Tax policymaking entails a series of trade-offs, David M. Smick says
Smick: If Trump delivers on tax reform, he'll have to make some hard political choices
Editor’s Note: David M. Smick is chairman and CEO of the macroeconomic advisory firm Johnson Smick International and founder and editor of the International Economy magazine. His new book is “The Great Equalizer: How Main Street Capitalism Can Create an Economy for Everyone.” The opinions expressed in this commentary are his.
Facing fierce criticism from the right on fiscal policy, President Donald Trump has developed a new sense of urgency. In an interview last weekend with Fox’s Bill O’Reilly, when asked if Americans should expect a tax cut this year, instead of saying something along the lines of “yes, absolutely,” Trump offered the more restrained, “I think so … before the end of the year. I would like to say yes.”
Such an expression of caution is unusual for the 45th President. Yet Thursday, Trump suddenly shifted gears, promising to announce a “phenomenal” tax reform proposal in an amazingly short two to three weeks.
Reforming the tax code is likely to be far more politically complicated than the Trump officials, most of whom are new to Washington, think. As a congressional staff aide and later an outside adviser, I worked on both the 1981 and 1986 tax reform packages.
The process of seeking a consensus was difficult and time-consuming. In the case of the 1986 tax reform, it took years to resolve some serious differences. Trump will face a similar challenge in a much more compressed time period. Announcements are easy to make. Actually enacting tax reform is a lot more difficult.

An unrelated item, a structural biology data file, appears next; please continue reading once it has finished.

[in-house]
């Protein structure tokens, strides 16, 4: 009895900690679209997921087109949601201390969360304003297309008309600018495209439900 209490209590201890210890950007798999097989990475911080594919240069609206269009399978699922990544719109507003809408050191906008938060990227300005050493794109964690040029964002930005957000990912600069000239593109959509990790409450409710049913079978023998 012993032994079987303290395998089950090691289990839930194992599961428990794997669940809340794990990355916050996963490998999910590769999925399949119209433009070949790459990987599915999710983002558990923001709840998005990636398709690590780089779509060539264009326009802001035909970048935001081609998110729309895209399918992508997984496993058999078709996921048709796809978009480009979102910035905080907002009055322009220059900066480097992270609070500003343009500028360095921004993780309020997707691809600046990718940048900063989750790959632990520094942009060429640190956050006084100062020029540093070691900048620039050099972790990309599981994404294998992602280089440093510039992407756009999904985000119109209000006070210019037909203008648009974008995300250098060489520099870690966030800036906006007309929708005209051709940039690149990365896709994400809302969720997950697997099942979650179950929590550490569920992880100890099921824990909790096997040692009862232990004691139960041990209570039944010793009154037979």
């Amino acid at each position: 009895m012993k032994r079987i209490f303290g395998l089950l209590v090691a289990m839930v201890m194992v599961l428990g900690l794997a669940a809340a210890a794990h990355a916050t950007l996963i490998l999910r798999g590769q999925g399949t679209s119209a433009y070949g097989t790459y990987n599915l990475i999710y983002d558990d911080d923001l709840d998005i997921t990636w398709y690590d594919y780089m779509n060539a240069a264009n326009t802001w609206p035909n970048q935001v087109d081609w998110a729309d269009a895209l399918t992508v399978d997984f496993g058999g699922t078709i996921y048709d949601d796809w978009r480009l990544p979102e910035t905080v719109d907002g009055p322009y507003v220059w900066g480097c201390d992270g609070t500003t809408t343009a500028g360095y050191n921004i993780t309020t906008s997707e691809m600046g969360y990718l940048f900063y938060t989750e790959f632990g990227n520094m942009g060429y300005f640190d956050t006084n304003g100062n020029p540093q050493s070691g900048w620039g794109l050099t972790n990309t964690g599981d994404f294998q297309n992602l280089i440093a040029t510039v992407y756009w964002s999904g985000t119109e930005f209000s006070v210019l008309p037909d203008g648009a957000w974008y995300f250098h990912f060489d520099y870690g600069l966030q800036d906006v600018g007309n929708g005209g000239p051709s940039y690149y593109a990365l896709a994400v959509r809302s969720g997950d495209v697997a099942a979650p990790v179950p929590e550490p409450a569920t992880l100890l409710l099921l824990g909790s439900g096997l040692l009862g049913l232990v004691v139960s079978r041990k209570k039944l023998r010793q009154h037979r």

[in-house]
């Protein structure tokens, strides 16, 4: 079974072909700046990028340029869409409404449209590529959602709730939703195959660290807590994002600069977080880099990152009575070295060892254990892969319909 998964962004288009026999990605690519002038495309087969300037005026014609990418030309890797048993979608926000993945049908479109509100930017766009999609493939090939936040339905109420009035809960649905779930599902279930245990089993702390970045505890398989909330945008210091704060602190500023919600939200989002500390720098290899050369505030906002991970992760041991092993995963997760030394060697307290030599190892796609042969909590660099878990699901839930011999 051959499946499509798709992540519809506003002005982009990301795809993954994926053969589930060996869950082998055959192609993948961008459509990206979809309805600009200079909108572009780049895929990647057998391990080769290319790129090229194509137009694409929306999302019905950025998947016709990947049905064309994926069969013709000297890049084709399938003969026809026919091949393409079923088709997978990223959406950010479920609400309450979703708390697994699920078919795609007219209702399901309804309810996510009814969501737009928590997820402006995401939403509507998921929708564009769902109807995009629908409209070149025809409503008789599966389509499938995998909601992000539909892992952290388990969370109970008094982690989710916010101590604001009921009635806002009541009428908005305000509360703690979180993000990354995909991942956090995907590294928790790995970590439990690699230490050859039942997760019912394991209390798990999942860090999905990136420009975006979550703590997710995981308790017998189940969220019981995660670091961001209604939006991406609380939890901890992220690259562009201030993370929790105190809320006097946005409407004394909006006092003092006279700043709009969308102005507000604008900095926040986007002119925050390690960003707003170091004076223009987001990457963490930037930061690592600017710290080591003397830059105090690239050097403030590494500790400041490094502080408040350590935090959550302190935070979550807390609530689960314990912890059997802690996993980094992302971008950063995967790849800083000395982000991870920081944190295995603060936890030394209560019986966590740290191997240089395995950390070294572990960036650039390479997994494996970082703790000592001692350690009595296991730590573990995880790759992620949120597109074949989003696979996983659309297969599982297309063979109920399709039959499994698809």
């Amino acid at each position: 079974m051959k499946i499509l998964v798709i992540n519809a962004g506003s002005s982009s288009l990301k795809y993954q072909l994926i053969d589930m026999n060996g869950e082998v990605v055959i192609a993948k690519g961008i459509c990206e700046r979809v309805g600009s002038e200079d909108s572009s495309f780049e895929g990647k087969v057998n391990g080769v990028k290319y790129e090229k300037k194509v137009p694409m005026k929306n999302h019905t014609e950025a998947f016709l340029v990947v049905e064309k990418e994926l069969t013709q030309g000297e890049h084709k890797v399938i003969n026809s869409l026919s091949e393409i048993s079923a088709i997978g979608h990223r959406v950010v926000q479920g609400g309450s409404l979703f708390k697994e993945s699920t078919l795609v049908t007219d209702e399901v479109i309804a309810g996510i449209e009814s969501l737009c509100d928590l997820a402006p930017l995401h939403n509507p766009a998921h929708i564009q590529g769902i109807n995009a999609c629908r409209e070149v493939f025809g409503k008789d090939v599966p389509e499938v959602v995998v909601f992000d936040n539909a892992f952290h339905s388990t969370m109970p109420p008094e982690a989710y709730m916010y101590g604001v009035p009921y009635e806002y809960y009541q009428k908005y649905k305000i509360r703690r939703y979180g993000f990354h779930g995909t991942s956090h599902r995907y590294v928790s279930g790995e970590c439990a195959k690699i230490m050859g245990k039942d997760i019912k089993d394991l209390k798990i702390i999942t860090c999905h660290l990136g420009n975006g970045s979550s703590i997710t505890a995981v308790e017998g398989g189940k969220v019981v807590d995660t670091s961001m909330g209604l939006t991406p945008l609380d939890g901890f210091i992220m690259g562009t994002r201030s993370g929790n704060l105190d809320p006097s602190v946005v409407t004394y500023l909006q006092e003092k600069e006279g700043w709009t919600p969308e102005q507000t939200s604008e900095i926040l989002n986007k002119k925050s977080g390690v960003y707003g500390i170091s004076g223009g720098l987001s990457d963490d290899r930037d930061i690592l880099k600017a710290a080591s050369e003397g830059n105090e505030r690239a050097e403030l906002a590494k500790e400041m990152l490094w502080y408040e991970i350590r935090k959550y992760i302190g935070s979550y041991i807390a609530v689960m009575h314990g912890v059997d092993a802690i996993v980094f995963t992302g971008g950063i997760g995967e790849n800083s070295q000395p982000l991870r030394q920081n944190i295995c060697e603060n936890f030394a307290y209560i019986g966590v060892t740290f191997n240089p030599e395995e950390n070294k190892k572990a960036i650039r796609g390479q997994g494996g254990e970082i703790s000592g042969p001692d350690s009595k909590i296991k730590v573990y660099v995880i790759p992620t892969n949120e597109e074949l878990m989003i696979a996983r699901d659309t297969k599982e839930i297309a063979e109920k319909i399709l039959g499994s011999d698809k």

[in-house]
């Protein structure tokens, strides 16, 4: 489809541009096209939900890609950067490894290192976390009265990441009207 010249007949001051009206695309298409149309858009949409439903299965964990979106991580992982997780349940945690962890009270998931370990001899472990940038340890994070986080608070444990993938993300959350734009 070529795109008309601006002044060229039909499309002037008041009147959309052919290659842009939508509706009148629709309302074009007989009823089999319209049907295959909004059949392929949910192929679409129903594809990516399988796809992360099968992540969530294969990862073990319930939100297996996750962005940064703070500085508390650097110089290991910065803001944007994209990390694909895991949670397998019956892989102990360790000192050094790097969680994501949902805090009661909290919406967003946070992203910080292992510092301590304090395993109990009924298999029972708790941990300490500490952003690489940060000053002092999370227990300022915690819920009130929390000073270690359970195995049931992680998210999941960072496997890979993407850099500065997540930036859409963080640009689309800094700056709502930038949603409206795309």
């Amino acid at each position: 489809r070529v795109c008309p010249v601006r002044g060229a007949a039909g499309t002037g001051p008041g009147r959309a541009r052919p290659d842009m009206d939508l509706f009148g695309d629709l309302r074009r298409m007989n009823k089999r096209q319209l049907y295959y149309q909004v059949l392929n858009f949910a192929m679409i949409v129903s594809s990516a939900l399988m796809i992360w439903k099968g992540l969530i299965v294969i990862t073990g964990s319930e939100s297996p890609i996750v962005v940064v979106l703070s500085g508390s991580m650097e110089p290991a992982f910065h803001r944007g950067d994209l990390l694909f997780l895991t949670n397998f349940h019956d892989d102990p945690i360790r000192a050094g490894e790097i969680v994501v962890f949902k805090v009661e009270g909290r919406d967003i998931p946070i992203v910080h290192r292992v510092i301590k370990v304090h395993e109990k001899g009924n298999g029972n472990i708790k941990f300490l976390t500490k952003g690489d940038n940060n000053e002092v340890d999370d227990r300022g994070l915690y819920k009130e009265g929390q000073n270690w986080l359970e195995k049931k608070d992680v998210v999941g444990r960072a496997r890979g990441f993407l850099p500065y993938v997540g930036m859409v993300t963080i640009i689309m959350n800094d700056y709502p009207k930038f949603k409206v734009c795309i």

The details of the President’s plan have yet to be announced, but a rough outline exists. The outline largely reflects the House Republican tax reform plan. And the answer to two questions will likely determine the success of the overall effort:
First, will the Senate (and perhaps even some House Republicans) kill the House’s proposal for a border adjustment tax (which produces an estimated $1.4 trillion in new revenue over 10 years, the amount roughly needed for Trump’s infrastructure spending and military modernization)?
The new proposed border-adjusted tax system would place a 20% tax on imports while eliminating the corporate income tax. It is being heavily attacked by US importers, Walmart, Koch Industries and foreign governments. Proponents argue that US companies, by not having to pay taxes on exports, would for the first time face a level playing field in tax policy relative to their global competition.
Second, will the Senate accept the House’s use of “dynamic scoring” in determining the budget implications of tax reform? Dynamic scoring assumes tax incentives have some effect in creating greater tax revenue. Critics charge that dynamic scoring is “funny math.” Proponents use the analogy of a small business. “If you expand your sales budget by $100,000, you wouldn’t expect sales revenues to stay the same,” they argue.